Magnitude 5+ Earthquakes – Global

5.2 Earthquake hits Fiji.

5.0 Earthquake hits Nepal.

5.0 Earthquake hits New Britain, Papua New Guinea.

Storms and Floods

Tropical Storms – Roundup of Tropical Storms:

No current tropical storms.


Australia – Five people died in flooding north of Brisbane after storms dumped more than 17 centimetres (7 inches) of rain near the capital of Queensland state.

Global Warming

Global Warming Threat to 1 in 6 Species

In a study published Thursday in the journal Science, Mark Urban, an ecologist at the University of Connecticut, found that as the planet warms in the future, species will disappear at an accelerating rate.

Global warming has raised the planet’s average surface temperature about 1.5 degrees Fahrenheit since the Industrial Revolution. Species are responding by shifting their ranges.

If emissions of carbon dioxide and other greenhouse gases continue to grow, climate researchers project the world could warm by as much as 8 degrees Fahrenheit. As the climate continues to change, scientists fear, some species won’t be able to find suitable habitats.

For example, the American pika, a hamsterlike mammal that lives on mountains in the West, has been retreating to higher elevations in recent decades. Since the 1990s, some pika populations along the species’ southernmost ranges have vanished.

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Hundreds of studies published over the past two decades have yielded a wide range of predictions regarding the number of extinctions that will be caused by global warming. Some have predicted few extinctions, while others have predicted that 50 percent of species face oblivion.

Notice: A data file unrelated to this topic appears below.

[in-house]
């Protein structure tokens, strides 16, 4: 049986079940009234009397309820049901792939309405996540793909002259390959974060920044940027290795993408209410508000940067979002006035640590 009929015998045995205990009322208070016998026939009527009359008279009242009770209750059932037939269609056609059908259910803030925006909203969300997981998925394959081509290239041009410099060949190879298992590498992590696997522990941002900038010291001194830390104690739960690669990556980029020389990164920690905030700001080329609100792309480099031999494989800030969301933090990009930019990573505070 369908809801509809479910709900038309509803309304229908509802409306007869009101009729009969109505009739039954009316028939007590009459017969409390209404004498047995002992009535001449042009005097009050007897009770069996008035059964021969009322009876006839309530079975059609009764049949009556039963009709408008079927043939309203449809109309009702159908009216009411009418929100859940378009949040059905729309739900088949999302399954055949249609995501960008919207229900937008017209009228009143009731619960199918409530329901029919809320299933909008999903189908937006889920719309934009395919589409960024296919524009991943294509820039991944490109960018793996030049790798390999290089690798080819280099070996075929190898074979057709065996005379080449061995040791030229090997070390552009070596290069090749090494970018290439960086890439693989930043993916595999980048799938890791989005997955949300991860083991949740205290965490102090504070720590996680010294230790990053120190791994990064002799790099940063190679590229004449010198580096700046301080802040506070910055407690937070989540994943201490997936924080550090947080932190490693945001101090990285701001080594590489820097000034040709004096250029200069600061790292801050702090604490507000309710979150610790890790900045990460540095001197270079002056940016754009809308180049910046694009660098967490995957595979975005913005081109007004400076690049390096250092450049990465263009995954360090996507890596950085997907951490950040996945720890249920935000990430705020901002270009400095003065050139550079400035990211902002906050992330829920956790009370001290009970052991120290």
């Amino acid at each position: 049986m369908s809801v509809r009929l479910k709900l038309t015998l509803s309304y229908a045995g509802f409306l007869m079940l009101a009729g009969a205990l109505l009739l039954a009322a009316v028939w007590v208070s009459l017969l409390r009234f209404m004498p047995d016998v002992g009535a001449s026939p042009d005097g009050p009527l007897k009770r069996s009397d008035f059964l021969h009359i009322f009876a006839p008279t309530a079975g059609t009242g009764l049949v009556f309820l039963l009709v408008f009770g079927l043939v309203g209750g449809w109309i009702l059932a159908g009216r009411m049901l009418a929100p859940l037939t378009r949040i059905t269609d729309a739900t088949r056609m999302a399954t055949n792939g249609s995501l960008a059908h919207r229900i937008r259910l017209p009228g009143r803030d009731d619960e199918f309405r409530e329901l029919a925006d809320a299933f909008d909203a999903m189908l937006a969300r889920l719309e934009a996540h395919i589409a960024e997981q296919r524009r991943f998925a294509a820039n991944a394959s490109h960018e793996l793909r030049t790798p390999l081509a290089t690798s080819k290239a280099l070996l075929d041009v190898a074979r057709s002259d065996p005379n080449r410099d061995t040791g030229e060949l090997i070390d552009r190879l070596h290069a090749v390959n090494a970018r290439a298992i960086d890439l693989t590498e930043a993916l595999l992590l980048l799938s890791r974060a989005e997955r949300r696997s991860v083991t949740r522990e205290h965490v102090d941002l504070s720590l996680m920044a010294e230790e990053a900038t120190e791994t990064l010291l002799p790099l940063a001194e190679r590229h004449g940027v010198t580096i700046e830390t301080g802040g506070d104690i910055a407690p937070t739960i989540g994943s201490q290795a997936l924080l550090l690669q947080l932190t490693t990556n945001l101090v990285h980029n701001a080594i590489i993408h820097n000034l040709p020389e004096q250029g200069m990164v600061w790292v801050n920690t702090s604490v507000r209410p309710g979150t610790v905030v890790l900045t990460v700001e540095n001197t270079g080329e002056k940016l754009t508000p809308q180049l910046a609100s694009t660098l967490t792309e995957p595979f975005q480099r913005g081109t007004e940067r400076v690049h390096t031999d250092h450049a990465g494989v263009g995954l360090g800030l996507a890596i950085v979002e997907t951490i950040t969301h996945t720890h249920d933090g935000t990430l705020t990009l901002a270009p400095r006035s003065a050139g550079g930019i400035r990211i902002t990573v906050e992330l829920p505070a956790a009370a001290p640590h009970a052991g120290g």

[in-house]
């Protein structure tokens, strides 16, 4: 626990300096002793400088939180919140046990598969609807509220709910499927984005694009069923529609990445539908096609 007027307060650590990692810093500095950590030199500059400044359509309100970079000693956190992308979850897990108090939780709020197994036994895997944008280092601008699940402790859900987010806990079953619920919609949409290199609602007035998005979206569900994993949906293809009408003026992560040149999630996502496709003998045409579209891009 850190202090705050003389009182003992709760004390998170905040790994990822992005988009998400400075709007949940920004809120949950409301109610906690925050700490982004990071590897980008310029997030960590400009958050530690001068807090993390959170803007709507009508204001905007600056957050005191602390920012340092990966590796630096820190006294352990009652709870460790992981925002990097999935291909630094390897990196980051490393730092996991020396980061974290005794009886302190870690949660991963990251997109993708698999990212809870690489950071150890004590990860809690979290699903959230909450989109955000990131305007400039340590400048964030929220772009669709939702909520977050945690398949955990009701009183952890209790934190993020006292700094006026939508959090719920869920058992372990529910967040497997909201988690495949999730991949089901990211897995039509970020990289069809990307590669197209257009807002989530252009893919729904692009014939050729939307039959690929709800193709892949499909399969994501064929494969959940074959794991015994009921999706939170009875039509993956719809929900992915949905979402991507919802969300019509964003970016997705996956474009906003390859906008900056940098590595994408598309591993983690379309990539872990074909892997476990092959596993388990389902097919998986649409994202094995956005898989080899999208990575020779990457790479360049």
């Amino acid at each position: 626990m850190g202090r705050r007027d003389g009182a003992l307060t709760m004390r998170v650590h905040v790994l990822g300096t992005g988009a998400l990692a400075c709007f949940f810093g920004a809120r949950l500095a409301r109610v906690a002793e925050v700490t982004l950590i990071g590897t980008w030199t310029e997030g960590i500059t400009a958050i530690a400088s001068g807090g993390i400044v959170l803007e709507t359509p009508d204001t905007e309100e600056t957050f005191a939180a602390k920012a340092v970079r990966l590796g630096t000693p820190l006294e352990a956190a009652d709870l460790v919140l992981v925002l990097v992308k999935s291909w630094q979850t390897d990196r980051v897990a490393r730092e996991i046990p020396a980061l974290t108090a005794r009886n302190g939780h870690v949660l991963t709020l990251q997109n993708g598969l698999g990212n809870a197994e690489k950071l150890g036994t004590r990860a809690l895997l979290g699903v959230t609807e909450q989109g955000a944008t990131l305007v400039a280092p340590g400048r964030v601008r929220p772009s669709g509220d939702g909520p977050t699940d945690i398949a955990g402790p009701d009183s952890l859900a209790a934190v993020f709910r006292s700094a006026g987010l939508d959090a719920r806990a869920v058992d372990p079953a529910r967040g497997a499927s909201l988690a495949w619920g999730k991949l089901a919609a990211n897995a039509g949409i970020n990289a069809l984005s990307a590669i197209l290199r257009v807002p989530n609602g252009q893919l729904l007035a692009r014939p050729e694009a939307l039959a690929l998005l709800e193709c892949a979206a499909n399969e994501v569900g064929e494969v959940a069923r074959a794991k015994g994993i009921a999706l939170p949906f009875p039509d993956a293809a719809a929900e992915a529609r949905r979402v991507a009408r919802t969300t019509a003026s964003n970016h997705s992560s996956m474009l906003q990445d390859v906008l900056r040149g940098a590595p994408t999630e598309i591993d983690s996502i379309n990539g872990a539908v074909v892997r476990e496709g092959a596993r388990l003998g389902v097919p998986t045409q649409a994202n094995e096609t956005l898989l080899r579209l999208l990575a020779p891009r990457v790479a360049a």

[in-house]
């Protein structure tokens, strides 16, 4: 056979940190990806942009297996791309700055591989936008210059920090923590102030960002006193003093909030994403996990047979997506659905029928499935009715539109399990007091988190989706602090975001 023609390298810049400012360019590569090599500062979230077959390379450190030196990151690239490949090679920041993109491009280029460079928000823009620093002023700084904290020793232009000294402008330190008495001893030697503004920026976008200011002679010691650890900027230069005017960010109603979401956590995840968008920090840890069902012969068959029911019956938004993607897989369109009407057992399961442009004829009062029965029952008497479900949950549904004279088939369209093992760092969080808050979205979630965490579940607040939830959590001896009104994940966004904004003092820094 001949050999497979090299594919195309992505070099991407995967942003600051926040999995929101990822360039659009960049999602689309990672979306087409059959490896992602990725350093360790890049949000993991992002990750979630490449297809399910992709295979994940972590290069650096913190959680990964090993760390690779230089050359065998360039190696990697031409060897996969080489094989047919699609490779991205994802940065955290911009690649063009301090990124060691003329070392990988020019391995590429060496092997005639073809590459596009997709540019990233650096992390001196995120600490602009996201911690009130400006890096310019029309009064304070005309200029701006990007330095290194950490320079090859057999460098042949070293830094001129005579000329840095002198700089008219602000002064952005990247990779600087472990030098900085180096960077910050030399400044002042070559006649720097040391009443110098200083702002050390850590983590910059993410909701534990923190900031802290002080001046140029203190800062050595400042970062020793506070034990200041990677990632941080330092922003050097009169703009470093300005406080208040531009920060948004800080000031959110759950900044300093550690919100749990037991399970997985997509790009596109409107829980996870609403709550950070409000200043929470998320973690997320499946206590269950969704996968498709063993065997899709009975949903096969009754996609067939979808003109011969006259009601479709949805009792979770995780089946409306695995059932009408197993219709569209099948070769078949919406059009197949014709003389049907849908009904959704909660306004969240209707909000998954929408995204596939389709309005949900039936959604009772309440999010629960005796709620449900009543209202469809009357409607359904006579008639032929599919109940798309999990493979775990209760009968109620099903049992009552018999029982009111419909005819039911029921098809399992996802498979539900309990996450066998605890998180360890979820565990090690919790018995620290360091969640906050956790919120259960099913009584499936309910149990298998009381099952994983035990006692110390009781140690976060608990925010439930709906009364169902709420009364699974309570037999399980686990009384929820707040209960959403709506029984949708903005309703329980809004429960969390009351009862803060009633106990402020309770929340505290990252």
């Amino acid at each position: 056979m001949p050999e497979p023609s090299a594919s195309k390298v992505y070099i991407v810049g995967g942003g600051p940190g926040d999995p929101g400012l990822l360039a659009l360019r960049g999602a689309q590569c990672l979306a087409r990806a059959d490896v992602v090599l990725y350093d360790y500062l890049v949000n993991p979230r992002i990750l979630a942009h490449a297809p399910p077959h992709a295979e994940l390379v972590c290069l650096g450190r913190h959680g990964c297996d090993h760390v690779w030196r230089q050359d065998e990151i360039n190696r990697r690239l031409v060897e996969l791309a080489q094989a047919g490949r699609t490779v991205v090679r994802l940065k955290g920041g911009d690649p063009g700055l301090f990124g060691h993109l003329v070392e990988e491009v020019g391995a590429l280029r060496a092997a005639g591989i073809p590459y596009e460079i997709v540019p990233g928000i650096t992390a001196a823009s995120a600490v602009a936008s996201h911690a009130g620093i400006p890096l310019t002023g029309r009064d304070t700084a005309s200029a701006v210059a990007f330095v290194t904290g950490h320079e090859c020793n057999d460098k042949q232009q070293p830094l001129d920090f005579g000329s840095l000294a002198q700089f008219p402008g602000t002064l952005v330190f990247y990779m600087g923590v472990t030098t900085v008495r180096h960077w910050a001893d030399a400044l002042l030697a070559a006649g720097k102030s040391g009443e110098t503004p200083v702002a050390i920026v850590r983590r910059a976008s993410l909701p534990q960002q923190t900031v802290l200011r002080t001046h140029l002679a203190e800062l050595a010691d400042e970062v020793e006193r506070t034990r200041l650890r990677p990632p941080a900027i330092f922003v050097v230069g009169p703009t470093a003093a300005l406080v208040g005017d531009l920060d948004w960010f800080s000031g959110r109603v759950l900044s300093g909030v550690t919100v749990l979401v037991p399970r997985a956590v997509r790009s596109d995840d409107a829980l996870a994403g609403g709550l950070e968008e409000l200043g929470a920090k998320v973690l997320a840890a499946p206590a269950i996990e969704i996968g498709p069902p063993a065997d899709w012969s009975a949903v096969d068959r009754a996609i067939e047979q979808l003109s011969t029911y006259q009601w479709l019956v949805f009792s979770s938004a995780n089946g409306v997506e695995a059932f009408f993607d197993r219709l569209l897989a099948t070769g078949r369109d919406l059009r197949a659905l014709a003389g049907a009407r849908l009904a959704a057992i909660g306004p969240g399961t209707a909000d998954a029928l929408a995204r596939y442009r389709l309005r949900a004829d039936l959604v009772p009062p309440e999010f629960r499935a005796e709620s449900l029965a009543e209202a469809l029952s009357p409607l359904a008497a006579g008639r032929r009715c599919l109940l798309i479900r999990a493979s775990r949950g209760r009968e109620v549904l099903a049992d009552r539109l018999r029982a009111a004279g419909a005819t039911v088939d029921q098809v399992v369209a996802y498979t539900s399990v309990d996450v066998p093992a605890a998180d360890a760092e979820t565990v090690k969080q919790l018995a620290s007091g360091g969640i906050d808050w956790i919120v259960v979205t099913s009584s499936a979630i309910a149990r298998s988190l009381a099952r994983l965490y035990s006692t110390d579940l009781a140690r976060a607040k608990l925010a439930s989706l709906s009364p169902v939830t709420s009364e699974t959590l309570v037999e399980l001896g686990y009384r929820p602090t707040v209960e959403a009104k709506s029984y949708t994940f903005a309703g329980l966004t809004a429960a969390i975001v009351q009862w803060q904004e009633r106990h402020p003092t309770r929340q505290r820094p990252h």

There are many reasons for the wide variation. Some scientists looked only at plants in the Amazon, while others focused on butterflies in Canada. In some cases, researchers assumed just a couple of degrees of warming, while in others they looked at much hotter scenarios. Because scientists rarely were able to say just how quickly a given species might shift ranges, they sometimes produced a range of estimates.

To get a clearer picture, Dr. Urban decided to revisit every climate extinction model ever published. He threw out all the studies that examined just a single species, such as the American pika, on the grounds that these might artificially inflate the result of his meta-analysis. (Scientists often pick out individual species to study because they already suspect they are vulnerable to climate change.)

Dr. Urban ended up with 131 studies examining plants, amphibians, fish, mammals, reptiles and invertebrates spread out across the planet. He re-analyzed all the data in those reports.

Overall, he found that 7.9 percent of species were predicted to become extinct from climate change. Estimates based on low levels of warming yielded much fewer extinctions than hotter scenarios.


Bird Flu – USA

With a quarter of Iowa’s laying hens doomed from bird flu, Gov. Terry Branstad declared a state of emergency Friday that activates a coordinated response and increases biosecurity measures to check the infectious disease in the USA’s leading egg-producing state.

Iowa now becomes the third state to declare an emergency because of the outbreak, which either has led or will lead to the extermination of some 21 million chickens and turkeys nationwide. Minnesota and Wisconsin declared states of emergency last month.


Roundup of Global Volcanic Activity

Axial sea Mount (Oregon, USA) An underwater volcano off the coast of Oregon has risen from its slumber and may be spewing out lava about a mile beneath the sea. Researchers were alerted to the possible submarine eruption of the Axial Seamount, located about 300 miles (480 kilometres) off the West Coast, by large changes in the seafloor elevation and an increase in the number of tiny earthquakes on April 24. Axial Seamount is an underwater mountain that juts up 3,000 feet (900 meters) from the ocean floor, and is part of a string of volcanoes that straddle the Juan de Fuca Ridge, a tectonic-plate boundary where the seafloor is spreading apart.

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